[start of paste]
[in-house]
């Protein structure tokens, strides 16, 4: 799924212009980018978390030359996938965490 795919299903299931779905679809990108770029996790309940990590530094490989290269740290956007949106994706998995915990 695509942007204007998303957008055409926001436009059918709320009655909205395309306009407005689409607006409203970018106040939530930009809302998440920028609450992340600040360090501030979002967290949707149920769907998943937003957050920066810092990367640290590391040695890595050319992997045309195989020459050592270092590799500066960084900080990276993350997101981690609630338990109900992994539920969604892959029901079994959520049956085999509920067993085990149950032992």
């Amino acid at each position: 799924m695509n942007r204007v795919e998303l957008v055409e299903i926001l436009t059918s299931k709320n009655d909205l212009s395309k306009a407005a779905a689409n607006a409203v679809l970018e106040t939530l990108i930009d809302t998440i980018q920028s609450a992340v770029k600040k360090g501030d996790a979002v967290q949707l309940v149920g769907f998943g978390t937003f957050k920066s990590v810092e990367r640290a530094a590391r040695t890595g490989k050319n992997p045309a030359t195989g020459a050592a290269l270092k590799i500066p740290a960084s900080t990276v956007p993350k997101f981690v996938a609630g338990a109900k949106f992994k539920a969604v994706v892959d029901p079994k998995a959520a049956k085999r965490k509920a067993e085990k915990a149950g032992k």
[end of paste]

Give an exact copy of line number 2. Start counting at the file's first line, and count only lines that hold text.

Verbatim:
């Protein structure tokens, strides 16, 4: 799924212009980018978390030359996938965490 795919299903299931779905679809990108770029996790309940990590530094490989290269740290956007949106994706998995915990 695509942007204007998303957008055409926001436009059918709320009655909205395309306009407005689409607006409203970018106040939530930009809302998440920028609450992340600040360090501030979002967290949707149920769907998943937003957050920066810092990367640290590391040695890595050319992997045309195989020459050592270092590799500066960084900080990276993350997101981690609630338990109900992994539920969604892959029901079994959520049956085999509920067993085990149950032992």